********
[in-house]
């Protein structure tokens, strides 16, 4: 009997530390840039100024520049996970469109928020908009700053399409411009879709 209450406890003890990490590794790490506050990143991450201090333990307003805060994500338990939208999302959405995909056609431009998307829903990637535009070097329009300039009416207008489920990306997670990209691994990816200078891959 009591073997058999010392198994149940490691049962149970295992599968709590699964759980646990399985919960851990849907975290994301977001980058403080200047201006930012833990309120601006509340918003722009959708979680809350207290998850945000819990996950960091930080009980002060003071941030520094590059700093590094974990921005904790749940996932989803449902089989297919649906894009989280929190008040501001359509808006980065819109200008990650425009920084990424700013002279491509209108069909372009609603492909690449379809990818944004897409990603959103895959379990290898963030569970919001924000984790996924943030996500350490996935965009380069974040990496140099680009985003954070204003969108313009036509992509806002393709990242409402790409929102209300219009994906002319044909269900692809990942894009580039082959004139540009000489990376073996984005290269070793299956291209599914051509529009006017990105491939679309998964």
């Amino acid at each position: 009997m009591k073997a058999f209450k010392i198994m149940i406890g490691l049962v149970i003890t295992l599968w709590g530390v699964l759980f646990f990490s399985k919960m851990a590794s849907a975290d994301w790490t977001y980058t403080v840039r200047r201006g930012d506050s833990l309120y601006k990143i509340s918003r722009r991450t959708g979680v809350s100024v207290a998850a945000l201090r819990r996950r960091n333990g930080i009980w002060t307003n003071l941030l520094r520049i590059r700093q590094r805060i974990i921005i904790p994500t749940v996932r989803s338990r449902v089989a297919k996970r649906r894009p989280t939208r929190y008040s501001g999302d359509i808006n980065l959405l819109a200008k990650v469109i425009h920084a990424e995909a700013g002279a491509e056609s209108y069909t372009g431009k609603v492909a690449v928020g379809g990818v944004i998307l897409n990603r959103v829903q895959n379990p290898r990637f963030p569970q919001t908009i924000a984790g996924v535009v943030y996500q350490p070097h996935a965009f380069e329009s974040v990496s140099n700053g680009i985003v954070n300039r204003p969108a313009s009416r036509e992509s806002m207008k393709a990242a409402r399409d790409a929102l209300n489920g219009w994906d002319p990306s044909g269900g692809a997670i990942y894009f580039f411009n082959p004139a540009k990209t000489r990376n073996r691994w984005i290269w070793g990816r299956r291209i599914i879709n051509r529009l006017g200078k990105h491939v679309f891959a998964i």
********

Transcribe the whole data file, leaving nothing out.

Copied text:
[in-house]
């Protein structure tokens, strides 16, 4: 009997530390840039100024520049996970469109928020908009700053399409411009879709 209450406890003890990490590794790490506050990143991450201090333990307003805060994500338990939208999302959405995909056609431009998307829903990637535009070097329009300039009416207008489920990306997670990209691994990816200078891959 009591073997058999010392198994149940490691049962149970295992599968709590699964759980646990399985919960851990849907975290994301977001980058403080200047201006930012833990309120601006509340918003722009959708979680809350207290998850945000819990996950960091930080009980002060003071941030520094590059700093590094974990921005904790749940996932989803449902089989297919649906894009989280929190008040501001359509808006980065819109200008990650425009920084990424700013002279491509209108069909372009609603492909690449379809990818944004897409990603959103895959379990290898963030569970919001924000984790996924943030996500350490996935965009380069974040990496140099680009985003954070204003969108313009036509992509806002393709990242409402790409929102209300219009994906002319044909269900692809990942894009580039082959004139540009000489990376073996984005290269070793299956291209599914051509529009006017990105491939679309998964």
């Amino acid at each position: 009997m009591k073997a058999f209450k010392i198994m149940i406890g490691l049962v149970i003890t295992l599968w709590g530390v699964l759980f646990f990490s399985k919960m851990a590794s849907a975290d994301w790490t977001y980058t403080v840039r200047r201006g930012d506050s833990l309120y601006k990143i509340s918003r722009r991450t959708g979680v809350s100024v207290a998850a945000l201090r819990r996950r960091n333990g930080i009980w002060t307003n003071l941030l520094r520049i590059r700093q590094r805060i974990i921005i904790p994500t749940v996932r989803s338990r449902v089989a297919k996970r649906r894009p989280t939208r929190y008040s501001g999302d359509i808006n980065l959405l819109a200008k990650v469109i425009h920084a990424e995909a700013g002279a491509e056609s209108y069909t372009g431009k609603v492909a690449v928020g379809g990818v944004i998307l897409n990603r959103v829903q895959n379990p290898r990637f963030p569970q919001t908009i924000a984790g996924v535009v943030y996500q350490p070097h996935a965009f380069e329009s974040v990496s140099n700053g680009i985003v954070n300039r204003p969108a313009s009416r036509e992509s806002m207008k393709a990242a409402r399409d790409a929102l209300n489920g219009w994906d002319p990306s044909g269900g692809a997670i990942y894009f580039f411009n082959p004139a540009k990209t000489r990376n073996r691994w984005i290269w070793g990816r299956r291209i599914i879709n051509r529009l006017g200078k990105h491939v679309f891959a998964i």